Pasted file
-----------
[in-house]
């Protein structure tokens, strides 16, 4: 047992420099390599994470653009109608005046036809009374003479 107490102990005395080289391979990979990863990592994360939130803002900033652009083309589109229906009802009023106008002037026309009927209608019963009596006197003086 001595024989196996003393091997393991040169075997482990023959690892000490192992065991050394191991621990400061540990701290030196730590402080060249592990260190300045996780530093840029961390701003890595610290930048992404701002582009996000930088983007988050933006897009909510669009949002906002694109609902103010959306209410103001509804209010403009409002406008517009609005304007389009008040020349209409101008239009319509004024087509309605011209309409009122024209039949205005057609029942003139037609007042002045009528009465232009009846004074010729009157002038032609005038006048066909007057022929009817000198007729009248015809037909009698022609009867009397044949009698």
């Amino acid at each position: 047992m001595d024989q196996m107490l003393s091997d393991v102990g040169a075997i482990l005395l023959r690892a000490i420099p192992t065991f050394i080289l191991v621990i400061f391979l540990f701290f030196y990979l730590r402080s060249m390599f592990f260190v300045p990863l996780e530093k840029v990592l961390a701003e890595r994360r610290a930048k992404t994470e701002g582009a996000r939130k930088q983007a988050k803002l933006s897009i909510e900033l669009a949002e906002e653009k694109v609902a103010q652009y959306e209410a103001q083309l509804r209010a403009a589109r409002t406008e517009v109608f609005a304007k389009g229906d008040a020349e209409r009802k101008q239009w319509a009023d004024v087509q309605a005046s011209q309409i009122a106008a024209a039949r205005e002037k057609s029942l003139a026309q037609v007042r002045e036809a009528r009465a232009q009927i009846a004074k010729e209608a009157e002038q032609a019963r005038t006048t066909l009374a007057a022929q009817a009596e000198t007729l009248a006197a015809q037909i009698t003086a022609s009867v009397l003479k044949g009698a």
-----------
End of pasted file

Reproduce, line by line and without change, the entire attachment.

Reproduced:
[in-house]
């Protein structure tokens, strides 16, 4: 047992420099390599994470653009109608005046036809009374003479 107490102990005395080289391979990979990863990592994360939130803002900033652009083309589109229906009802009023106008002037026309009927209608019963009596006197003086 001595024989196996003393091997393991040169075997482990023959690892000490192992065991050394191991621990400061540990701290030196730590402080060249592990260190300045996780530093840029961390701003890595610290930048992404701002582009996000930088983007988050933006897009909510669009949002906002694109609902103010959306209410103001509804209010403009409002406008517009609005304007389009008040020349209409101008239009319509004024087509309605011209309409009122024209039949205005057609029942003139037609007042002045009528009465232009009846004074010729009157002038032609005038006048066909007057022929009817000198007729009248015809037909009698022609009867009397044949009698």
């Amino acid at each position: 047992m001595d024989q196996m107490l003393s091997d393991v102990g040169a075997i482990l005395l023959r690892a000490i420099p192992t065991f050394i080289l191991v621990i400061f391979l540990f701290f030196y990979l730590r402080s060249m390599f592990f260190v300045p990863l996780e530093k840029v990592l961390a701003e890595r994360r610290a930048k992404t994470e701002g582009a996000r939130k930088q983007a988050k803002l933006s897009i909510e900033l669009a949002e906002e653009k694109v609902a103010q652009y959306e209410a103001q083309l509804r209010a403009a589109r409002t406008e517009v109608f609005a304007k389009g229906d008040a020349e209409r009802k101008q239009w319509a009023d004024v087509q309605a005046s011209q309409i009122a106008a024209a039949r205005e002037k057609s029942l003139a026309q037609v007042r002045e036809a009528r009465a232009q009927i009846a004074k010729e209608a009157e002038q032609a019963r005038t006048t066909l009374a007057a022929q009817a009596e000198t007729l009248a006197a015809q037909i009698t003086a022609s009867v009397l003479k044949g009698a």